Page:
Old B-grade science fiction films had a moment when the chief of an alien spaceship walked up to a dazed human with a simple request: “Take me to your leader!” Today, for most human beings acceding to such a request would be Mission Impossible. We are at a point when the political leadership across the world is at its nadir. People have justifiably criticised India while talking about indecisiveness and lacklustre governance, but the virus now seems to have spread to Europe and America. Leaders appear simply incapable of inspiring confidence given their obsession with the quick fix.
Investing in such a situation is fraught with uncertainty. While emerging markets appear to have superior economic fundamentals, there is a strong possibility that their stock market will be affected more adversely.
Here is the perverse logic. In the Western world everybody knows how grim it is, so to that extent the presence of continuing bad news actually causes marginal damage. In the emerging markets, however, confidence till recently was pretty high. Now as that cookie crumbles, many are left wondering as to who ate their biscuit. There is a distinct possibility that stock markets in emerging economies may perform the worst going forward.
Emerging markets are significantly affected at inflection points by capital flows. Given that this is the US presidential year and that Europe is unable to find a solution that actually addresses the heart of their problem, investor confidence may well ebb further.
Closer to home, a weak and divided government is caught between a rock and a hard place. There is now a huge doubt in investors’ minds about the government’s ability to forgo populist behaviour (see the Larry Summers interview on page 56). In 2011, telecom, infrastructure, and retail — each of these sectors held out hope for a sensible solution, yet the wise men fumbled every single time.
The India story largely hinges on the vibrancy of domestic consumption. The naïve belief is that while the rest of the world falls apart, 1.1 billion Indians will continue to consume. It is useful to understand how this myth gained ground considering few had heard of it till as recently as 2004.
With an eye on the votes, the government was desperate to ensure that the ‘trickle down’ effects of growth benefited the lower and middle income populace in rural and semi-urban India. The employment guarantee scheme and the goodies dished out by the 6th Pay Commission vividly illustrate how the plan was executed to perfection.
Bank credit has been another useful weapon in the armoury. At the margin, what has changed is consumer lending; access has increased and it is now most visible in the smaller cities.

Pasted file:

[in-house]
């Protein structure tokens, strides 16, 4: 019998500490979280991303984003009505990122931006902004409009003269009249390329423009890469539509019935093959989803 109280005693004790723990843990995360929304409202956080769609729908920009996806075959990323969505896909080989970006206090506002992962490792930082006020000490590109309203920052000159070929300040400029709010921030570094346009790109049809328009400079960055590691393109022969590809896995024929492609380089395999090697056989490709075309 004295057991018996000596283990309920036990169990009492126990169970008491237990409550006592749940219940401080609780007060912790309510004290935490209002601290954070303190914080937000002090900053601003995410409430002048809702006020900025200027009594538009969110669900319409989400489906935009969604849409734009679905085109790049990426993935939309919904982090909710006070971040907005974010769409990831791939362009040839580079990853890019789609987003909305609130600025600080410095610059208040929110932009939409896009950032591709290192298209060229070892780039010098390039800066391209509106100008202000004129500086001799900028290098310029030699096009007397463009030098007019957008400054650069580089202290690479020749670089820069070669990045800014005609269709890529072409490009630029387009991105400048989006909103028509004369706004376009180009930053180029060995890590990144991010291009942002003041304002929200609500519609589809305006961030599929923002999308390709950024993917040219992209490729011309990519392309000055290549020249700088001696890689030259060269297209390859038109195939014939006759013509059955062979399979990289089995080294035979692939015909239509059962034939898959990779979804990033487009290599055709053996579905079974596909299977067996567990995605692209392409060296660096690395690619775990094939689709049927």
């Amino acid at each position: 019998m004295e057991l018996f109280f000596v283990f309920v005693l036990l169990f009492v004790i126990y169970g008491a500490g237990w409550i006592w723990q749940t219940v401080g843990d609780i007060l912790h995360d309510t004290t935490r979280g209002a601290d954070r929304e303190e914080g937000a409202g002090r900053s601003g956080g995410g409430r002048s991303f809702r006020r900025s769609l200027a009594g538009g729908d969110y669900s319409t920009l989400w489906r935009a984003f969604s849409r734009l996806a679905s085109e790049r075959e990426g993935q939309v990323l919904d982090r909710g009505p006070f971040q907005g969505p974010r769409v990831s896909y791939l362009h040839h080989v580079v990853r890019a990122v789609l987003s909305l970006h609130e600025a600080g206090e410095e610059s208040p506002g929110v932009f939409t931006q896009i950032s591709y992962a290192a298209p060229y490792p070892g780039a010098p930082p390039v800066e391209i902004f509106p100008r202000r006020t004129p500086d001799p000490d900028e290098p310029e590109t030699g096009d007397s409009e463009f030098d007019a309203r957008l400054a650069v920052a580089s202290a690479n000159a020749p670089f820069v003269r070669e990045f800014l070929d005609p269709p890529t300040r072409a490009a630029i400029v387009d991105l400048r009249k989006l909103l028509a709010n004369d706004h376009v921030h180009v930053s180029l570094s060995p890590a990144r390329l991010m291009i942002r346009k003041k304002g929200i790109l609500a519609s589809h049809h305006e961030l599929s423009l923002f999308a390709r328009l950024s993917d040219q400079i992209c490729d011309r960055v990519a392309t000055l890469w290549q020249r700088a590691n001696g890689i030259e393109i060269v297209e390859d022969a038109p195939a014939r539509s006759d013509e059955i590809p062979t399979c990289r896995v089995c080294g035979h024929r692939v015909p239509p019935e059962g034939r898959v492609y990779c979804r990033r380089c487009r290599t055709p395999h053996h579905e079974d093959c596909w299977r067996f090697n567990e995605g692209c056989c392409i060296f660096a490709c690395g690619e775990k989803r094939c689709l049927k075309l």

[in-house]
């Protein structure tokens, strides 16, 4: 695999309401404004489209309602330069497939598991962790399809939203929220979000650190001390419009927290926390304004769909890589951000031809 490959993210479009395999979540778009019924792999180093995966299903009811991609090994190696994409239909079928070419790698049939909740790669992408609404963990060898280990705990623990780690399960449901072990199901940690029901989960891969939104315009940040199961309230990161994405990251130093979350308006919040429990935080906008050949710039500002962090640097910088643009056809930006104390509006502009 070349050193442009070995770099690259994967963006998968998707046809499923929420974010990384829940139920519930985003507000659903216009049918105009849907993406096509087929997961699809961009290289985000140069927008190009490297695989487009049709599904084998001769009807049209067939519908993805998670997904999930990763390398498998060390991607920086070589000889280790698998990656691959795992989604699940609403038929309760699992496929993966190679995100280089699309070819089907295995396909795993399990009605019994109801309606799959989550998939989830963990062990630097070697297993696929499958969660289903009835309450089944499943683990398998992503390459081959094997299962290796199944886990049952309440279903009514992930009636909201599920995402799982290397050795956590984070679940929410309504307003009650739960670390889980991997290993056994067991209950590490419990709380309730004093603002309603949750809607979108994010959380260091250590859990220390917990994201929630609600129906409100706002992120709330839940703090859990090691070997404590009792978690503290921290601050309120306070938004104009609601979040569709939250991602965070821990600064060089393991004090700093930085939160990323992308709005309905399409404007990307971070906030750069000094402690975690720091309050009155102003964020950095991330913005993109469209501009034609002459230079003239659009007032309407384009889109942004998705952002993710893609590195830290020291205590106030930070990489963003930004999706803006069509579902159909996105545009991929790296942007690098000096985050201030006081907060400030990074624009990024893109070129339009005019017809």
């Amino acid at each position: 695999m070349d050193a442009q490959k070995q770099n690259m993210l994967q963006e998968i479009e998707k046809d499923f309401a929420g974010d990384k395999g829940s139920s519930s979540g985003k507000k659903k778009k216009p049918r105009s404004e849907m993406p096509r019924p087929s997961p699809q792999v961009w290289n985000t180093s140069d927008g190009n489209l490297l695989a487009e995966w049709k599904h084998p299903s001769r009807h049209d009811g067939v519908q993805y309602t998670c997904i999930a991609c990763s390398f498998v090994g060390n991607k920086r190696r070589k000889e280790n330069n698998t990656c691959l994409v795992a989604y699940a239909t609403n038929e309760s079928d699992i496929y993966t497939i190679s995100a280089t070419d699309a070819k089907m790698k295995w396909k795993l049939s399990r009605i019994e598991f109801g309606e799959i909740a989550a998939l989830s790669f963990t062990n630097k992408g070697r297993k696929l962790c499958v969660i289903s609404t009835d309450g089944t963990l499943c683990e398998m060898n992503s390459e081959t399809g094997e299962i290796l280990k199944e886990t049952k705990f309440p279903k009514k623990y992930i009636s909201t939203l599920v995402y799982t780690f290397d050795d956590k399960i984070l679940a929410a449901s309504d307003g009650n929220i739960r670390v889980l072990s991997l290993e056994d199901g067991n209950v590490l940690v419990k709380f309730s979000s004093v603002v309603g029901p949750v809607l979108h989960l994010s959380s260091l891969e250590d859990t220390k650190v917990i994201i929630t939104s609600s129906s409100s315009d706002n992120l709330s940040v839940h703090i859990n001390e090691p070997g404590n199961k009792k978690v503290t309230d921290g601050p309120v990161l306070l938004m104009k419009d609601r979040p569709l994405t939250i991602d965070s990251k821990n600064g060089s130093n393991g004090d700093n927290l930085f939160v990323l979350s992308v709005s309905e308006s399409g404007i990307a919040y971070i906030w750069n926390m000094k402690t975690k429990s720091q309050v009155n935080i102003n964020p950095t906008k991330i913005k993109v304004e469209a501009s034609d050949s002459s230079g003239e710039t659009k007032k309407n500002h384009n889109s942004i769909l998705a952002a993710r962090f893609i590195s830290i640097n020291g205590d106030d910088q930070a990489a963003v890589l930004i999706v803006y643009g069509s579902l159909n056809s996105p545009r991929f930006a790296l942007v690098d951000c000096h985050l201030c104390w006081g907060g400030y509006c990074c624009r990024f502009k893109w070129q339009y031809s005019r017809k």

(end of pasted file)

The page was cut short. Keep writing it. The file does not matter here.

What has led to sustained buoyancy in demand for motorcycles, tractors and paints while a host of other industries have received short shrift? Yet, few trees grow to the sky. The domestic consumption story may now have run its course. In fact, some of our problems relate to the National Rural Employment Guarantee Act and other such handouts. Consumption today is stalling because it was given an artificial stimulus in the last two to three years. But now the strain is beginning to show. The Index of Industrial Production is the lowest it has been for 17 months, manufacturing growth has declined sharply and Crisil estimates that corporate sector’s profitability will decline by 2 percentage points; sectors such as hotels, real estate and textiles can see declines of up to 3-5 percentage points. All this means that the demand is slowing down.
So rural credit will grow because agriculture is still doing fine, but industrial credit will likely stagnate. Crisil expects banking sector income to rise only 19 percent as opposed to 41 percent last year, same time. And non performing assets will rise to 3 percent. To make matters worse, inflation will act as a tax on the domestic consumption story. In effect, it widens the gap between the haves and the have-nots with serious negative implications for items of mass consumption.
What does this mean for the person who wants to invest in the markets? Analysis of 15 years of data shows that the Indian stock markets have had a trading range of 15.5-16 in terms of the P/E (price-to-earnings) multiple with corresponding standard deviation of 1.8. If one assumes Sensex earnings at Rs. 1,125 for FY2012 and a P/E of 12 (minus 2 standard deviations from the long-term average), it seems the Sensex has limited room to fall below 13,500. Somewhat quixotically, the smart money is overwhelmed by the “anything can happen” mindset.
History suggests that you could lose money in the short run. However, if you think that 12-24 months is a reasonable timeframe to look at equity investments, then the markets are clearly swinging to the cheap end of the pendulum. If anything, the argument should be that the risks are visible and it is a time to get your feet wet. The really big money is made by placing a high-conviction bet at the point when the gloom is the greatest.
The one surprise could be that if inflation does come under control, it will revive domestic consumption and provide a boost to the Indian economy. That’s the one silver lining to a tumult of clouds. Stay calm. Pick wisely as opportunity knocks on your door.